ASUCR resolution tabled

Wednesday’s ASUCR meeting saw the tabling of a proposed prison divestment resolution due to factual errors. A revised version of the bill will be presented at the next meeting on Wednesday, Nov. 18 at 6 p.m.

Drafted by President Pro-Tempore Corey Willis and CHASS senator Dalshawn Boson, the proposed resolution identifies problems within the U.S. prison system such as institutional racism and the “prison industrial complex,” a term used to discuss the political influence that private prison corporations have in the U.S. government.

A draft of the resolution was tabled due to errors that were persistent throughout the draft, which included a lack of updated statistics. Willis claimed to have the correct version, however, this was not presented to Acting Executive Vice President Taylor Valmores.

According to the ACLU, the amount of prisoners in the U.S. has risen 408 percent since 1978, while also hosting the largest amount of prisoners than anywhere else in the world. According to the Bureau of Justice Statistics, over 2 million people in the country remain incarcerated.

These issues according to civil rights activists and scholars are often tied to institutionalized racism in the U.S. which is mentioned throughout the draft of the resolution. The resolution itself states that “through the prison system, semblances of slavery — that inequitably target black men — have persisted and continue to persist.”


-The “Million Student March” organized by Willis and other ASUCR members will take place on Thursday, Nov.12 at 12 p.m. to advocate for free tuition at public universities, the cancellation of student debt and $15 an hour minimum wage.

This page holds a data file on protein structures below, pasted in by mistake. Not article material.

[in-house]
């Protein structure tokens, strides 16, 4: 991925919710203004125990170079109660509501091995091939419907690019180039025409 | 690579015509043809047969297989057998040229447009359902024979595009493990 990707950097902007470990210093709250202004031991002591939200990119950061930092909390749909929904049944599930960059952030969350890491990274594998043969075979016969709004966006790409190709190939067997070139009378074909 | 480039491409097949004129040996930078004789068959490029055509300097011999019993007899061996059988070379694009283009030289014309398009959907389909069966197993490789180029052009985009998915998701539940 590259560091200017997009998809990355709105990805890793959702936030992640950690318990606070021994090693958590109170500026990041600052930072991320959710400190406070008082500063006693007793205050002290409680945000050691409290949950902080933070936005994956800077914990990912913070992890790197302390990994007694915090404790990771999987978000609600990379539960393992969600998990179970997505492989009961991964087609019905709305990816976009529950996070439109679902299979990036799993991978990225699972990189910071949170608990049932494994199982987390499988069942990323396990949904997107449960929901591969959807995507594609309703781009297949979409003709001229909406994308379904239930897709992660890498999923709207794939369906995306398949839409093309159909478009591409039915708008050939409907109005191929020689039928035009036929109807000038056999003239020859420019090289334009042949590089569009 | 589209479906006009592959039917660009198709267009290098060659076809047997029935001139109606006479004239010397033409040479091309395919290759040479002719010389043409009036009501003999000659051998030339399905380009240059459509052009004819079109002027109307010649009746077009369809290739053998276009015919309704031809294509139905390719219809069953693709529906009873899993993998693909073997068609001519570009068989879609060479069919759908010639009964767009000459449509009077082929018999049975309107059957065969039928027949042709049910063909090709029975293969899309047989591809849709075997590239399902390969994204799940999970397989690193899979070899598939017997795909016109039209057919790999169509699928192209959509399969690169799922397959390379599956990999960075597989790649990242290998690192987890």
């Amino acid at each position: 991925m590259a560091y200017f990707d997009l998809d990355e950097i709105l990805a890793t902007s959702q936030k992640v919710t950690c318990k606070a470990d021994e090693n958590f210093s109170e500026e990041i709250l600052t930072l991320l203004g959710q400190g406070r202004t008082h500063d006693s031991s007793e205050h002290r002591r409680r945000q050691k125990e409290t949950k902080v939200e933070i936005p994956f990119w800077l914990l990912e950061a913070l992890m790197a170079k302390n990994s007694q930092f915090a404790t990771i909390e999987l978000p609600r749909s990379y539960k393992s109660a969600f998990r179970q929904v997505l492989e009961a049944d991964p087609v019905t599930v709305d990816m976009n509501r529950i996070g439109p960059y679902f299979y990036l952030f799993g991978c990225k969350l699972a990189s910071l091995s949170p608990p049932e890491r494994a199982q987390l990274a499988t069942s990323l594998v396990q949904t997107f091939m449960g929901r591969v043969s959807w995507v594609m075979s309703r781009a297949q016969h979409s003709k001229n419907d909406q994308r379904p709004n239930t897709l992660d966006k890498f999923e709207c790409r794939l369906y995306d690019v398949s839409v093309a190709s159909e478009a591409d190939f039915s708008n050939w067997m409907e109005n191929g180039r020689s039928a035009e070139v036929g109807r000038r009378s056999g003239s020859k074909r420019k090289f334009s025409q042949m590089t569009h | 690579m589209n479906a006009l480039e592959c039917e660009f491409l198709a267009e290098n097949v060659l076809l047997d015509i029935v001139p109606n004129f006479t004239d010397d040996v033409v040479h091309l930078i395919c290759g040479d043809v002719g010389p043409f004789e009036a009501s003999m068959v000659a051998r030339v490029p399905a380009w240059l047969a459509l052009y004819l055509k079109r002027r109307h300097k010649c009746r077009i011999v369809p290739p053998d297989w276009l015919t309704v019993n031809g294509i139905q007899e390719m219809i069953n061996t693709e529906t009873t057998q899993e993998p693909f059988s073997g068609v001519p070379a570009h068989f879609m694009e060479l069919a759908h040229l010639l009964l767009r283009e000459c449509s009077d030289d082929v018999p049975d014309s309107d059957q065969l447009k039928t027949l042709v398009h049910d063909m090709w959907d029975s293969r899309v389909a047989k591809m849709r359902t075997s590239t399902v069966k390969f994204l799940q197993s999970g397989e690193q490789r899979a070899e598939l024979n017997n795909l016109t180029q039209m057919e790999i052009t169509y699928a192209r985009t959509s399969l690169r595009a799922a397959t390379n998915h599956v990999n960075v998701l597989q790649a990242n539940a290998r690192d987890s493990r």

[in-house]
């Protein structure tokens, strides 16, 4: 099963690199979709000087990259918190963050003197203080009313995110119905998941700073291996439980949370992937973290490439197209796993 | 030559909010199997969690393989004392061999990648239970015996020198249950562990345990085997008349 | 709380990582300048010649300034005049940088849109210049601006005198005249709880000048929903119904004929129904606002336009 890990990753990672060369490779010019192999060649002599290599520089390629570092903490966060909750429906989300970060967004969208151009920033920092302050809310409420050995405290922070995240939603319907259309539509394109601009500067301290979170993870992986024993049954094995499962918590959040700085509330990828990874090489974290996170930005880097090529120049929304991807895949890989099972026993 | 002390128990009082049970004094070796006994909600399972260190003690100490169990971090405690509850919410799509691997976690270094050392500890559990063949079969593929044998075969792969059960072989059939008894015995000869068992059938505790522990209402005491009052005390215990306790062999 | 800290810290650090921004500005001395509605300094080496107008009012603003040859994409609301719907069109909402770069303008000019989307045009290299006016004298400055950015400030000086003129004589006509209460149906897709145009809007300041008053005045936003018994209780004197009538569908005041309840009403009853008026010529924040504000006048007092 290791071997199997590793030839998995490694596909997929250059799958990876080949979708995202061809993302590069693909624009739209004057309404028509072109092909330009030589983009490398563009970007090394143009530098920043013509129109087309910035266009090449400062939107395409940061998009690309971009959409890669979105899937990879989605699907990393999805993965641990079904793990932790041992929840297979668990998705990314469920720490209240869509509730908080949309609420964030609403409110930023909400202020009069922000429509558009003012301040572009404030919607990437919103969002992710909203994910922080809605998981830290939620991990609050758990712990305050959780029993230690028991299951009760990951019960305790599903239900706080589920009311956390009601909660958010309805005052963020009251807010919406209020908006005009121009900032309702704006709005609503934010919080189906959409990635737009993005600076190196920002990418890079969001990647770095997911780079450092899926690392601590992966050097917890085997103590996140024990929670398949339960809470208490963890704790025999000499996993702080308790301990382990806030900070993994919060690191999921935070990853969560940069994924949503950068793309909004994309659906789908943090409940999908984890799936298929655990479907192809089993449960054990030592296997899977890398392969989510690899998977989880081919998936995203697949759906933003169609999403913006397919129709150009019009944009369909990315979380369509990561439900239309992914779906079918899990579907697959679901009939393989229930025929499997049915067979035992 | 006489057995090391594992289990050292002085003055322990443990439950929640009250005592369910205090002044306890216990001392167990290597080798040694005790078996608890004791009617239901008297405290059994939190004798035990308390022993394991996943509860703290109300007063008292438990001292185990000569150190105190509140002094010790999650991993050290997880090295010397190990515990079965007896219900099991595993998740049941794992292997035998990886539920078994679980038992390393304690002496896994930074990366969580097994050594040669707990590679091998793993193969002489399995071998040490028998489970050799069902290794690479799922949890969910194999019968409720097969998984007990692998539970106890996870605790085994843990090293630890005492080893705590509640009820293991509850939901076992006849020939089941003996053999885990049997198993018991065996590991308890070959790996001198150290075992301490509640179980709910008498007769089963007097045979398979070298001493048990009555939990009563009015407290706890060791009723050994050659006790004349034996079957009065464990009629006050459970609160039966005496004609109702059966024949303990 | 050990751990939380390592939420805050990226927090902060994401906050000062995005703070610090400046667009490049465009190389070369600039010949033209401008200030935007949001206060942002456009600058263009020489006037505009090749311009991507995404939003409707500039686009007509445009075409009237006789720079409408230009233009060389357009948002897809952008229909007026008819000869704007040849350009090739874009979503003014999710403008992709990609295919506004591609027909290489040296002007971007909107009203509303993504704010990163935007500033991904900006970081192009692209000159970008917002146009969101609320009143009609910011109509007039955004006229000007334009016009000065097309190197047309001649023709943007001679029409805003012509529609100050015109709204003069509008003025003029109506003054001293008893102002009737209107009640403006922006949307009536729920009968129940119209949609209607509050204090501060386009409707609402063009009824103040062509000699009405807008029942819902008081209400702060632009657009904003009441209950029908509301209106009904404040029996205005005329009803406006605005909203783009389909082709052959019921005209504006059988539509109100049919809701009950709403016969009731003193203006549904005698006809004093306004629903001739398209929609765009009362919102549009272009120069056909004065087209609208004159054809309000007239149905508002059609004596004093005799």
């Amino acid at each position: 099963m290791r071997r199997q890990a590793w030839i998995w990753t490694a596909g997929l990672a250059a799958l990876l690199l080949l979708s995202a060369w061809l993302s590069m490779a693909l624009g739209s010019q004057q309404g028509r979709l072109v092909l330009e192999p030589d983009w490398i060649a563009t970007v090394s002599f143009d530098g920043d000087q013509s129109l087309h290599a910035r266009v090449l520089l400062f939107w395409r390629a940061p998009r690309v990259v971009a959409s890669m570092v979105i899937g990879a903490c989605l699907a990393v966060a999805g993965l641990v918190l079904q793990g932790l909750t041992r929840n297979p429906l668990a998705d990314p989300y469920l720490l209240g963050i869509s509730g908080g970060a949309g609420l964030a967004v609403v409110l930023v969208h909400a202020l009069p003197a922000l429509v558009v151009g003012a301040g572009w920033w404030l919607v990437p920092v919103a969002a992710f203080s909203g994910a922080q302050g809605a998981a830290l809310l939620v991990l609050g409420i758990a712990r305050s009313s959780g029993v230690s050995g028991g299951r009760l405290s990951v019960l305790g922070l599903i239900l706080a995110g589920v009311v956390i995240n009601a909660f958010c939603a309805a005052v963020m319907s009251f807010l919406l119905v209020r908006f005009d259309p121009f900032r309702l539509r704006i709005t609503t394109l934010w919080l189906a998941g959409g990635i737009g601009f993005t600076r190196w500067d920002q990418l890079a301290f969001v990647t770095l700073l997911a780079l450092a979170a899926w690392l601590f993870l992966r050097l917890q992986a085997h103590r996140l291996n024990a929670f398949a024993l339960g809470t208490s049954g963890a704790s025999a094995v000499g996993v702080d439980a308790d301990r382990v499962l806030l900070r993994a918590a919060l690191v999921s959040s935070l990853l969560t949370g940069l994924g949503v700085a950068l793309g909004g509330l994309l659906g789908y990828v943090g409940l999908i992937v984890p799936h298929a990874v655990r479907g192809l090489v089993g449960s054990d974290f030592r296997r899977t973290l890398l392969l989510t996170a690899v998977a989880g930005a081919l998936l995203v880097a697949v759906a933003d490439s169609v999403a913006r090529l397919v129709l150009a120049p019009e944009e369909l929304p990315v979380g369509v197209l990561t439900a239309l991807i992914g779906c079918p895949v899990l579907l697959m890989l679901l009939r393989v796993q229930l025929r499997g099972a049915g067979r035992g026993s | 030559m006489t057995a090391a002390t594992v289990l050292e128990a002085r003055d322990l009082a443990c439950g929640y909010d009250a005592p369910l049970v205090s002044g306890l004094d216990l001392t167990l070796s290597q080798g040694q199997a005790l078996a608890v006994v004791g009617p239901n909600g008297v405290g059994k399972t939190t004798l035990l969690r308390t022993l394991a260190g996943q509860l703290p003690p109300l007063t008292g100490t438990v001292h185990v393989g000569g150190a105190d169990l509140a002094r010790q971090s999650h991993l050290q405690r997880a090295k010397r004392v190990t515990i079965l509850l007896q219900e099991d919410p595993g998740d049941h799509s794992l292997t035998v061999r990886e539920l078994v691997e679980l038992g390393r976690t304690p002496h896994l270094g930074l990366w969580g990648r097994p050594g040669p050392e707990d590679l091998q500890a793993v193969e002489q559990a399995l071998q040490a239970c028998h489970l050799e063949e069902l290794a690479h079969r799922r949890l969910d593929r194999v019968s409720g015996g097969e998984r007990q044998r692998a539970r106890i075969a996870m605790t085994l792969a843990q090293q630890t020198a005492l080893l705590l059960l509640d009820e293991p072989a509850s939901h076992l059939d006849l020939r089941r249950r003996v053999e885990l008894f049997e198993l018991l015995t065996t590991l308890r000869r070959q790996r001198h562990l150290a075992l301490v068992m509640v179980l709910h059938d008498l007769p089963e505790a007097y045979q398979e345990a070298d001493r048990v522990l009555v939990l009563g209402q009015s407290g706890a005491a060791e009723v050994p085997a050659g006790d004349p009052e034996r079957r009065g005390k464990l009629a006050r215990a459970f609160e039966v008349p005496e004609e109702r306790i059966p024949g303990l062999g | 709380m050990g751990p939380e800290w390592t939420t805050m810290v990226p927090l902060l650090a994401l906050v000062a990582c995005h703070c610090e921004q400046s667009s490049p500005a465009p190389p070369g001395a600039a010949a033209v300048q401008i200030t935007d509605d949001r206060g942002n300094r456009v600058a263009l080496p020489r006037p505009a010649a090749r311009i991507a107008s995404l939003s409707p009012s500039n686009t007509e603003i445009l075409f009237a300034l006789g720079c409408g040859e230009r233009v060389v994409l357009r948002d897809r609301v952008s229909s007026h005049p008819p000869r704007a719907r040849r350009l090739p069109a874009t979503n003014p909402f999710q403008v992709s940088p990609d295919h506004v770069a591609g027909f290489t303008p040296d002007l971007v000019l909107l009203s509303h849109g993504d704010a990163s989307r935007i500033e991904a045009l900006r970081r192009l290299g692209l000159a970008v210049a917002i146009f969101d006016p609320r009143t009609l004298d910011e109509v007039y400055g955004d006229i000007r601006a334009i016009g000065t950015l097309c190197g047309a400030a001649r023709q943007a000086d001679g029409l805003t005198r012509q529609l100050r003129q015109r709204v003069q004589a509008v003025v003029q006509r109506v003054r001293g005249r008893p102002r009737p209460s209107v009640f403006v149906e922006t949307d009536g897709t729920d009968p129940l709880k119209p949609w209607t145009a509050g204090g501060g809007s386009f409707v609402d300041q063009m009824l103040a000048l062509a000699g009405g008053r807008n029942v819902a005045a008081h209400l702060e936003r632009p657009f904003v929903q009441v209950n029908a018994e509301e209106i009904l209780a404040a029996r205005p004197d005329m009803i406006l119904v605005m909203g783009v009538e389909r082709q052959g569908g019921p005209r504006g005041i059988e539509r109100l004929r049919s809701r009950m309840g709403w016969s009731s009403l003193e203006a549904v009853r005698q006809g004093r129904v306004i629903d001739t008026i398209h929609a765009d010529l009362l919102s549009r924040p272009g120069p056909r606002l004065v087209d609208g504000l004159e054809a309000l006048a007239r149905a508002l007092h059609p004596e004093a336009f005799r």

UC Merced stabbings

On Wednesday Nov. 5, police shot an 18-year-old man dead on site after he stabbed four people at UC Merced.

The student was a first-year computer science student named Faisal Mohammad from Santa Clara. Equipped with a hunting knife, plastic zip-tie handcuffs, a hammer, duct tape, a night-vision scope and two bags of petroleum jelly, Mohammad planned to seek revenge after being kicked out of a study group.

 Mohammad planned to tie up the students in his class with the zip-tie handcuffs and wait for police to show up and slip on the petroleum jelly. Afterward, he expected to be able to stab a police officer, grab their gun and begin shooting the students in the room.

As Mohammad began to carry out his initial plan, he stabbed another student. A construction worker who was in the building at the time, overheard the struggle that was occurring and came into the room where he became the next of Mohammad’s victims.

Mohammad then fled the building, attacked an academic advisor with his knife and another student before being shot dead by police.

None of the victims received injuries that were life threatening. Mohammad’s fully-described plan was later revealed in a two-page handwritten manifesto found in his pocket during his autopsy.